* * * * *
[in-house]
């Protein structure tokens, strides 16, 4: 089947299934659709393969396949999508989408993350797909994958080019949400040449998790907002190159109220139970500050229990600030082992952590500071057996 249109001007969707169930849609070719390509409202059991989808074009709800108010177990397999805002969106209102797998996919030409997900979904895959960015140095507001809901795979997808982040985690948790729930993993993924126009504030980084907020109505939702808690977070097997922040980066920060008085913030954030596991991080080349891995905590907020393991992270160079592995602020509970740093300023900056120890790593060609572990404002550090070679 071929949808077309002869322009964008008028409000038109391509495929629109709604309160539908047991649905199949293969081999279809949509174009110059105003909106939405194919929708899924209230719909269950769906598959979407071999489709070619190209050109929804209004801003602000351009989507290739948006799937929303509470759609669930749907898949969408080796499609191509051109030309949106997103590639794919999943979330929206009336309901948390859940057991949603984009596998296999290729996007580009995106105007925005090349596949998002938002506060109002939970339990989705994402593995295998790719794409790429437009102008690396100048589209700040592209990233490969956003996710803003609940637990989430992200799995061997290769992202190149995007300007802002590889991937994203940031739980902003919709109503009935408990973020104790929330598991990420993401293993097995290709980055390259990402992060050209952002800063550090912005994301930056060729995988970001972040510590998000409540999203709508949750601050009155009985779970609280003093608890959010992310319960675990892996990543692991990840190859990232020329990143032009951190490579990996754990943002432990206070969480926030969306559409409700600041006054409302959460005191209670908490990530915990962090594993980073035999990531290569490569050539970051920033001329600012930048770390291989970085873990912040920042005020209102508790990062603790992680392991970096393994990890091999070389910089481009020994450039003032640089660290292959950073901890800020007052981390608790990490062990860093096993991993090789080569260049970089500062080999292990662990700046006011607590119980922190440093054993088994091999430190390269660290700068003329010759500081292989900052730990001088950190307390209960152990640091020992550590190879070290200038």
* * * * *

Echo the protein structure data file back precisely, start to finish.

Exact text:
[in-house]
């Protein structure tokens, strides 16, 4: 089947299934659709393969396949999508989408993350797909994958080019949400040449998790907002190159109220139970500050229990600030082992952590500071057996 249109001007969707169930849609070719390509409202059991989808074009709800108010177990397999805002969106209102797998996919030409997900979904895959960015140095507001809901795979997808982040985690948790729930993993993924126009504030980084907020109505939702808690977070097997922040980066920060008085913030954030596991991080080349891995905590907020393991992270160079592995602020509970740093300023900056120890790593060609572990404002550090070679 071929949808077309002869322009964008008028409000038109391509495929629109709604309160539908047991649905199949293969081999279809949509174009110059105003909106939405194919929708899924209230719909269950769906598959979407071999489709070619190209050109929804209004801003602000351009989507290739948006799937929303509470759609669930749907898949969408080796499609191509051109030309949106997103590639794919999943979330929206009336309901948390859940057991949603984009596998296999290729996007580009995106105007925005090349596949998002938002506060109002939970339990989705994402593995295998790719794409790429437009102008690396100048589209700040592209990233490969956003996710803003609940637990989430992200799995061997290769992202190149995007300007802002590889991937994203940031739980902003919709109503009935408990973020104790929330598991990420993401293993097995290709980055390259990402992060050209952002800063550090912005994301930056060729995988970001972040510590998000409540999203709508949750601050009155009985779970609280003093608890959010992310319960675990892996990543692991990840190859990232020329990143032009951190490579990996754990943002432990206070969480926030969306559409409700600041006054409302959460005191209670908490990530915990962090594993980073035999990531290569490569050539970051920033001329600012930048770390291989970085873990912040920042005020209102508790990062603790992680392991970096393994990890091999070389910089481009020994450039003032640089660290292959950073901890800020007052981390608790990490062990860093096993991993090789080569260049970089500062080999292990662990700046006011607590119980922190440093054993088994091999430190390269660290700068003329010759500081292989900052730990001088950190307390209960152990640091020992550590190879070290200038």